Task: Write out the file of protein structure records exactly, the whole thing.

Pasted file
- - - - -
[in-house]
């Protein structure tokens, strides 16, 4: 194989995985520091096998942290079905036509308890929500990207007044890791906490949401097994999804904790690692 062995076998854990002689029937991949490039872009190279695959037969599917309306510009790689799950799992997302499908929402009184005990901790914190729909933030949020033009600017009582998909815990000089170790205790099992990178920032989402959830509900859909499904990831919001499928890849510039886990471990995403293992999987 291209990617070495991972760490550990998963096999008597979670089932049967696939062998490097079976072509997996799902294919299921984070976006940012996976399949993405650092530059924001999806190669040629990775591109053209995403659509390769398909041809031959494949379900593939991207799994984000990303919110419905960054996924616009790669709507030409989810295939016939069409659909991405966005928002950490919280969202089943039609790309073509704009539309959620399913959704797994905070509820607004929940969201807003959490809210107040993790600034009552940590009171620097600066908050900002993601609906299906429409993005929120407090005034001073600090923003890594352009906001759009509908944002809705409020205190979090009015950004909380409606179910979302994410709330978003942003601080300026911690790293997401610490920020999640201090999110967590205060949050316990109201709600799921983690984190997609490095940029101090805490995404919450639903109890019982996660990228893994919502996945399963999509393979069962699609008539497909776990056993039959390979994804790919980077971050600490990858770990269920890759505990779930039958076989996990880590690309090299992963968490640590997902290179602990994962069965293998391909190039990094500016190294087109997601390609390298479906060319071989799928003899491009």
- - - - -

[in-house]
């Protein structure tokens, strides 16, 4: 194989995985520091096998942290079905036509308890929500990207007044890791906490949401097994999804904790690692 062995076998854990002689029937991949490039872009190279695959037969599917309306510009790689799950799992997302499908929402009184005990901790914190729909933030949020033009600017009582998909815990000089170790205790099992990178920032989402959830509900859909499904990831919001499928890849510039886990471990995403293992999987 291209990617070495991972760490550990998963096999008597979670089932049967696939062998490097079976072509997996799902294919299921984070976006940012996976399949993405650092530059924001999806190669040629990775591109053209995403659509390769398909041809031959494949379900593939991207799994984000990303919110419905960054996924616009790669709507030409989810295939016939069409659909991405966005928002950490919280969202089943039609790309073509704009539309959620399913959704797994905070509820607004929940969201807003959490809210107040993790600034009552940590009171620097600066908050900002993601609906299906429409993005929120407090005034001073600090923003890594352009906001759009509908944002809705409020205190979090009015950004909380409606179910979302994410709330978003942003601080300026911690790293997401610490920020999640201090999110967590205060949050316990109201709600799921983690984190997609490095940029101090805490995404919450639903109890019982996660990228893994919502996945399963999509393979069962699609008539497909776990056993039959390979994804790919980077971050600490990858770990269920890759505990779930039958076989996990880590690309090299992963968490640590997902290179602990994962069965293998391909190039990094500016190294087109997601390609390298479906060319071989799928003899491009």